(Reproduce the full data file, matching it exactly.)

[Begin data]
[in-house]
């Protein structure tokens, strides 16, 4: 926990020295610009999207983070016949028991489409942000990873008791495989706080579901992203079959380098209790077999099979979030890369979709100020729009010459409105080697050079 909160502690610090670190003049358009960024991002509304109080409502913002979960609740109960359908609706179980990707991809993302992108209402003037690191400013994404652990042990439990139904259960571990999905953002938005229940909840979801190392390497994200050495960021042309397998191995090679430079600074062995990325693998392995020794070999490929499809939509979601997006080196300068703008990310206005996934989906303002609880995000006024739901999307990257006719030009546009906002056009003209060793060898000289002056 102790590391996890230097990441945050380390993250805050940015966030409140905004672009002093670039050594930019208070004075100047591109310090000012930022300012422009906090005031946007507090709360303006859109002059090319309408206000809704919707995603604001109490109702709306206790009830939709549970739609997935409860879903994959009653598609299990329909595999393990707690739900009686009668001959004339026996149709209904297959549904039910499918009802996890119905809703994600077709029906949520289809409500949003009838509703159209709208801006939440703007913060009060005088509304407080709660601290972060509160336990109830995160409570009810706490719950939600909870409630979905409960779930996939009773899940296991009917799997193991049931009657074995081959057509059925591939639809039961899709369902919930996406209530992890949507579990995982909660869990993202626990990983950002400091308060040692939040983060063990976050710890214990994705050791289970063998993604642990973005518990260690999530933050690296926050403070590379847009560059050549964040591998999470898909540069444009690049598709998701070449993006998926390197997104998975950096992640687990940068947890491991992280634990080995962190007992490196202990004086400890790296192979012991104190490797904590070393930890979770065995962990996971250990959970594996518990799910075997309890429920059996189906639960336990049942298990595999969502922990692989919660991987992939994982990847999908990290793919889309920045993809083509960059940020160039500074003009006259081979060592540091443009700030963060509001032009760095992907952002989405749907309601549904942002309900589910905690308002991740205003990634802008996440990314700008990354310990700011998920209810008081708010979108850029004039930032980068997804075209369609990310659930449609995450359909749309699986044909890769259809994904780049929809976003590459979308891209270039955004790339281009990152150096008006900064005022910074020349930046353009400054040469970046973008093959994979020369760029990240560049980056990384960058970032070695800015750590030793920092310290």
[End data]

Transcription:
[in-house]
């Protein structure tokens, strides 16, 4: 926990020295610009999207983070016949028991489409942000990873008791495989706080579901992203079959380098209790077999099979979030890369979709100020729009010459409105080697050079 909160502690610090670190003049358009960024991002509304109080409502913002979960609740109960359908609706179980990707991809993302992108209402003037690191400013994404652990042990439990139904259960571990999905953002938005229940909840979801190392390497994200050495960021042309397998191995090679430079600074062995990325693998392995020794070999490929499809939509979601997006080196300068703008990310206005996934989906303002609880995000006024739901999307990257006719030009546009906002056009003209060793060898000289002056 102790590391996890230097990441945050380390993250805050940015966030409140905004672009002093670039050594930019208070004075100047591109310090000012930022300012422009906090005031946007507090709360303006859109002059090319309408206000809704919707995603604001109490109702709306206790009830939709549970739609997935409860879903994959009653598609299990329909595999393990707690739900009686009668001959004339026996149709209904297959549904039910499918009802996890119905809703994600077709029906949520289809409500949003009838509703159209709208801006939440703007913060009060005088509304407080709660601290972060509160336990109830995160409570009810706490719950939600909870409630979905409960779930996939009773899940296991009917799997193991049931009657074995081959057509059925591939639809039961899709369902919930996406209530992890949507579990995982909660869990993202626990990983950002400091308060040692939040983060063990976050710890214990994705050791289970063998993604642990973005518990260690999530933050690296926050403070590379847009560059050549964040591998999470898909540069444009690049598709998701070449993006998926390197997104998975950096992640687990940068947890491991992280634990080995962190007992490196202990004086400890790296192979012991104190490797904590070393930890979770065995962990996971250990959970594996518990799910075997309890429920059996189906639960336990049942298990595999969502922990692989919660991987992939994982990847999908990290793919889309920045993809083509960059940020160039500074003009006259081979060592540091443009700030963060509001032009760095992907952002989405749907309601549904942002309900589910905690308002991740205003990634802008996440990314700008990354310990700011998920209810008081708010979108850029004039930032980068997804075209369609990310659930449609995450359909749309699986044909890769259809994904780049929809976003590459979308891209270039955004790339281009990152150096008006900064005022910074020349930046353009400054040469970046973008093959994979020369760029990240560049980056990384960058970032070695800015750590030793920092310290």